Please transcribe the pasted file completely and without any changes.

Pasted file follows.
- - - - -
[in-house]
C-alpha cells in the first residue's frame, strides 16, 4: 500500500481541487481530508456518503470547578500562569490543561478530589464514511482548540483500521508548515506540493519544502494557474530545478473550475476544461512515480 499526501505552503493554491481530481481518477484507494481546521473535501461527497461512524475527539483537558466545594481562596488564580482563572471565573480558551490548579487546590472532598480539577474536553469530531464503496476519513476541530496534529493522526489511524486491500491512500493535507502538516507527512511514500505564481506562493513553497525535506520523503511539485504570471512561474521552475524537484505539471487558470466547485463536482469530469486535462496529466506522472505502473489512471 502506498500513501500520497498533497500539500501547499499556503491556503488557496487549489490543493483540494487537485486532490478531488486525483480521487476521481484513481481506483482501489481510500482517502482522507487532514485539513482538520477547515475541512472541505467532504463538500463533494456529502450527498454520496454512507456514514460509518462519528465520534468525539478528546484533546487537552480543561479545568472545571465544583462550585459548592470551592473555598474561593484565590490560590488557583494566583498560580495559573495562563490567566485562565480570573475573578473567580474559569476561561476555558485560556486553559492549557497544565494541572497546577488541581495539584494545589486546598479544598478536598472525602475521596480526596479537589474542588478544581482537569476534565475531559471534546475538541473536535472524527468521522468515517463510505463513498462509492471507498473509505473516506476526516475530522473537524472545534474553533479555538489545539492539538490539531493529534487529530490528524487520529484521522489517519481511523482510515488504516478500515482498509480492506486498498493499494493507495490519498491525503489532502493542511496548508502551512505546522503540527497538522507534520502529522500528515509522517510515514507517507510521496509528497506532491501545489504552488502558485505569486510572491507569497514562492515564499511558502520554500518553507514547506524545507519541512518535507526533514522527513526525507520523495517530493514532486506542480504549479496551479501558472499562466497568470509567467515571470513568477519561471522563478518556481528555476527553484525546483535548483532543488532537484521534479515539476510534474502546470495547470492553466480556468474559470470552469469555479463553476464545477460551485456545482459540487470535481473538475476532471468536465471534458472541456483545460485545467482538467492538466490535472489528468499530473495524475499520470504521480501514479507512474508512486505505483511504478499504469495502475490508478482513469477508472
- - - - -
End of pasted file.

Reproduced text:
[in-house]
C-alpha cells in the first residue's frame, strides 16, 4: 500500500481541487481530508456518503470547578500562569490543561478530589464514511482548540483500521508548515506540493519544502494557474530545478473550475476544461512515480 499526501505552503493554491481530481481518477484507494481546521473535501461527497461512524475527539483537558466545594481562596488564580482563572471565573480558551490548579487546590472532598480539577474536553469530531464503496476519513476541530496534529493522526489511524486491500491512500493535507502538516507527512511514500505564481506562493513553497525535506520523503511539485504570471512561474521552475524537484505539471487558470466547485463536482469530469486535462496529466506522472505502473489512471 502506498500513501500520497498533497500539500501547499499556503491556503488557496487549489490543493483540494487537485486532490478531488486525483480521487476521481484513481481506483482501489481510500482517502482522507487532514485539513482538520477547515475541512472541505467532504463538500463533494456529502450527498454520496454512507456514514460509518462519528465520534468525539478528546484533546487537552480543561479545568472545571465544583462550585459548592470551592473555598474561593484565590490560590488557583494566583498560580495559573495562563490567566485562565480570573475573578473567580474559569476561561476555558485560556486553559492549557497544565494541572497546577488541581495539584494545589486546598479544598478536598472525602475521596480526596479537589474542588478544581482537569476534565475531559471534546475538541473536535472524527468521522468515517463510505463513498462509492471507498473509505473516506476526516475530522473537524472545534474553533479555538489545539492539538490539531493529534487529530490528524487520529484521522489517519481511523482510515488504516478500515482498509480492506486498498493499494493507495490519498491525503489532502493542511496548508502551512505546522503540527497538522507534520502529522500528515509522517510515514507517507510521496509528497506532491501545489504552488502558485505569486510572491507569497514562492515564499511558502520554500518553507514547506524545507519541512518535507526533514522527513526525507520523495517530493514532486506542480504549479496551479501558472499562466497568470509567467515571470513568477519561471522563478518556481528555476527553484525546483535548483532543488532537484521534479515539476510534474502546470495547470492553466480556468474559470470552469469555479463553476464545477460551485456545482459540487470535481473538475476532471468536465471534458472541456483545460485545467482538467492538466490535472489528468499530473495524475499520470504521480501514479507512474508512486505505483511504478499504469495502475490508478482513469477508472